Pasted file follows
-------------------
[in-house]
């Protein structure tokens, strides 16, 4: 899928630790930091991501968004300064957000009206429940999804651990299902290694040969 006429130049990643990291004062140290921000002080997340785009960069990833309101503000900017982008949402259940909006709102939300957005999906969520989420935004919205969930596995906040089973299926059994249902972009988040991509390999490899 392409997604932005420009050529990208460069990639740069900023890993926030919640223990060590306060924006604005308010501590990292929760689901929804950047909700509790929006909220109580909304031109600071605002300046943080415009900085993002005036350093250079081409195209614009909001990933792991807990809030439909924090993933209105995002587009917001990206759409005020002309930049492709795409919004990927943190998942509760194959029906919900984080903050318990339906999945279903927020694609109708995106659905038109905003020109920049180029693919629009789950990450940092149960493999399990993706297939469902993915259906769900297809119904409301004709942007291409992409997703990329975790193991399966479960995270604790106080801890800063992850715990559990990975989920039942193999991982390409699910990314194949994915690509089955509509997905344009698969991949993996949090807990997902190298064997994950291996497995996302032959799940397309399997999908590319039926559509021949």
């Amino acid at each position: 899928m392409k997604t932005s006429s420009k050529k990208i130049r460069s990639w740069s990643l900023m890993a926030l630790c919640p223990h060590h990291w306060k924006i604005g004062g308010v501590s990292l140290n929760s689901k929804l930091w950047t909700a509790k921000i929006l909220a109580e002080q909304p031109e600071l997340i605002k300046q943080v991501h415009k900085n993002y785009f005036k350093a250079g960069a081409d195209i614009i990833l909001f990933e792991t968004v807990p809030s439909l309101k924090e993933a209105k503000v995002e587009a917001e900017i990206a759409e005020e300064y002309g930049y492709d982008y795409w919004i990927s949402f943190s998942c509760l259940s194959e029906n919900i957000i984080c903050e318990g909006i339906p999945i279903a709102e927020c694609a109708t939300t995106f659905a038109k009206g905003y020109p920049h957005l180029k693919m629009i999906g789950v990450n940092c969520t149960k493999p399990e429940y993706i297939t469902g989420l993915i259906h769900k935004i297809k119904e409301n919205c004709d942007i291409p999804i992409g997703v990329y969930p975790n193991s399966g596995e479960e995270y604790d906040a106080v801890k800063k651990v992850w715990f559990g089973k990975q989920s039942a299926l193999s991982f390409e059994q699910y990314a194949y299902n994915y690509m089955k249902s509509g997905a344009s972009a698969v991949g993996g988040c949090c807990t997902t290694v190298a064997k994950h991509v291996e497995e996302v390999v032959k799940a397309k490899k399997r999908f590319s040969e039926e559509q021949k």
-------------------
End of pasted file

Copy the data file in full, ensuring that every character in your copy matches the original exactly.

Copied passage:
[in-house]
């Protein structure tokens, strides 16, 4: 899928630790930091991501968004300064957000009206429940999804651990299902290694040969 006429130049990643990291004062140290921000002080997340785009960069990833309101503000900017982008949402259940909006709102939300957005999906969520989420935004919205969930596995906040089973299926059994249902972009988040991509390999490899 392409997604932005420009050529990208460069990639740069900023890993926030919640223990060590306060924006604005308010501590990292929760689901929804950047909700509790929006909220109580909304031109600071605002300046943080415009900085993002005036350093250079081409195209614009909001990933792991807990809030439909924090993933209105995002587009917001990206759409005020002309930049492709795409919004990927943190998942509760194959029906919900984080903050318990339906999945279903927020694609109708995106659905038109905003020109920049180029693919629009789950990450940092149960493999399990993706297939469902993915259906769900297809119904409301004709942007291409992409997703990329975790193991399966479960995270604790106080801890800063992850715990559990990975989920039942193999991982390409699910990314194949994915690509089955509509997905344009698969991949993996949090807990997902190298064997994950291996497995996302032959799940397309399997999908590319039926559509021949």
């Amino acid at each position: 899928m392409k997604t932005s006429s420009k050529k990208i130049r460069s990639w740069s990643l900023m890993a926030l630790c919640p223990h060590h990291w306060k924006i604005g004062g308010v501590s990292l140290n929760s689901k929804l930091w950047t909700a509790k921000i929006l909220a109580e002080q909304p031109e600071l997340i605002k300046q943080v991501h415009k900085n993002y785009f005036k350093a250079g960069a081409d195209i614009i990833l909001f990933e792991t968004v807990p809030s439909l309101k924090e993933a209105k503000v995002e587009a917001e900017i990206a759409e005020e300064y002309g930049y492709d982008y795409w919004i990927s949402f943190s998942c509760l259940s194959e029906n919900i957000i984080c903050e318990g909006i339906p999945i279903a709102e927020c694609a109708t939300t995106f659905a038109k009206g905003y020109p920049h957005l180029k693919m629009i999906g789950v990450n940092c969520t149960k493999p399990e429940y993706i297939t469902g989420l993915i259906h769900k935004i297809k119904e409301n919205c004709d942007i291409p999804i992409g997703v990329y969930p975790n193991s399966g596995e479960e995270y604790d906040a106080v801890k800063k651990v992850w715990f559990g089973k990975q989920s039942a299926l193999s991982f390409e059994q699910y990314a194949y299902n994915y690509m089955k249902s509509g997905a344009s972009a698969v991949g993996g988040c949090c807990t997902t290694v190298a064997k994950h991509v291996e497995e996302v390999v032959k799940a397309k490899k399997r999908f590319s040969e039926e559509q021949k």